The digital revolution started in the 1980s with the start of the Internet which provided computers with the needed path to connect. Connectivity drove the digitalisation of numerous industries, like manufacturing, banking, healthcare, and entertainment. Most recently, the global COVID-19 pandemic quickened the adoption of some disruptive technologies as businesses and individuals adapted to stay-at-home orders.
Defining the digital economy
While there is no consensus of what encompasses the Digital Economy, it generally refers to all economic activity reliant or enhanced by digital inputs (i.e. Information and Communication Technology (ICT), digital infrastructure, products, services, and data)1. Measuring the size of the digital economy as well as the extent to which it contributes to overall economic growth is challenging since digital inputs are incorporated throughout the global value chain.
Overall, the digitalised economy generated almost half of value-added and half of the new employment in G20 economies between 2006 and 2017, according to OECD’s estimates. Its size is smaller in developing nations where it represents approximately a quarter of total employment. The digital transformation is expected to increase productivity over the long term, lower prices, boost demand for new innovative products and ultimately create jobs in digitalised sectors. In contrast, sectors of low digital intensity may experience job destructions because of automation.
The race to global dominance in the digital economy
The adoption of digital technologies is heterogenic across industries and countries, with rising disparities in terms of digital infrastructures, skills, regulations, and social preferences, and resulting in a fragmented Digital Economy. Most technology companies are in the US and Asia while Europe captures only 10% of global funding for its start-ups5. Technology has been a rising source of geopolitical tensions within western countries and between the US and China in the past few years. In response, international cooperation on digital technologies are emerging among western nations. Joe Biden’s victory in the US presidential election revived talks around a transatlantic agenda between the US and the EU which encompasses policy proposals of the digital environment, including common approaches to antitrust enforcement and cybersecurity6. This agenda underlines the determination of the EU and US to shape the digital regulatory environment.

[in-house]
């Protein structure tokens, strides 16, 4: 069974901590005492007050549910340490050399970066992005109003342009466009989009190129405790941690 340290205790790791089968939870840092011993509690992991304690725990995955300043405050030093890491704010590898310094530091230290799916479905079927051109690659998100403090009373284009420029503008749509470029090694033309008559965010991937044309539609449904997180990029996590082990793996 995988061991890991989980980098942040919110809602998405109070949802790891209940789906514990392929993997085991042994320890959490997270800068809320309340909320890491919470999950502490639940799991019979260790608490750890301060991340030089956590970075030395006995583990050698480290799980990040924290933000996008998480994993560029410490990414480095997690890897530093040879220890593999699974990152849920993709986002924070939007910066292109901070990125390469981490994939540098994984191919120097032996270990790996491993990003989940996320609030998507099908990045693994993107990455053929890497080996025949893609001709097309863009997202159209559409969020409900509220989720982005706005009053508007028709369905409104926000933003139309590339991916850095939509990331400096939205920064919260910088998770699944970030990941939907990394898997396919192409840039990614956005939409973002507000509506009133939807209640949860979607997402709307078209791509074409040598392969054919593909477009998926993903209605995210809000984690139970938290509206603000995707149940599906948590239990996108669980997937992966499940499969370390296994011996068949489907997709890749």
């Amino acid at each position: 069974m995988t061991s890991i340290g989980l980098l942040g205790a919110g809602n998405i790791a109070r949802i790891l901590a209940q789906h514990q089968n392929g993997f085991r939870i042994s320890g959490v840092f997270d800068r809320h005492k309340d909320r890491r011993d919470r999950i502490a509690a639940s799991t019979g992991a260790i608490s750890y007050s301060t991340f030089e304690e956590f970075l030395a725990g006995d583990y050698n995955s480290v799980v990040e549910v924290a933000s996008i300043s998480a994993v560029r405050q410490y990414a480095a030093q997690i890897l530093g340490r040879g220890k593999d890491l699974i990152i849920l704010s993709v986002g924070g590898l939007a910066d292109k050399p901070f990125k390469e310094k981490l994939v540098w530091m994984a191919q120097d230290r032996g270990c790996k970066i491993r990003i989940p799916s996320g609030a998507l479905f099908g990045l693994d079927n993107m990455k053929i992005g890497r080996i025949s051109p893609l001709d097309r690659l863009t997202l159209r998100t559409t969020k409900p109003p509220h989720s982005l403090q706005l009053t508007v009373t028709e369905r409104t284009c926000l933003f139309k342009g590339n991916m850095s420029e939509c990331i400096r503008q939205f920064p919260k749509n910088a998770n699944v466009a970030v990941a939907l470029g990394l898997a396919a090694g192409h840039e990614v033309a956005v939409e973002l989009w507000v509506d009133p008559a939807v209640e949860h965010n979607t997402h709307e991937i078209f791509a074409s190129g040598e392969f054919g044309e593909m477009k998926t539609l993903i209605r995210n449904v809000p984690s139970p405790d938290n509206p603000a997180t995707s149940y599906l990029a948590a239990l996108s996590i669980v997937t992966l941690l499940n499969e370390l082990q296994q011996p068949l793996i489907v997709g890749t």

The digital transformation of business models, moving towards Industry 4.0
Digital innovations are transforming the entire ecosystem. New business models emerge across all services from entertainment to finance with subscription models (e.g. Netflix), free models (e.g. Instagram, Facebook, etc), on-demand models (e.g. Uber), or sharing models (e.g. AirBnB) to name a few. Similarly, technology companies are transforming the traditional manufacturing business model by incorporating data analytics to hardware, leading to the emergence of IoT business models like predictive maintenance and outcome-based business models selling and pricing performance instead of hardware9. The hardware-focused business model in manufacturing is shifting towards a broader business model including hardware, software and services, blurring the line between traditional sectors.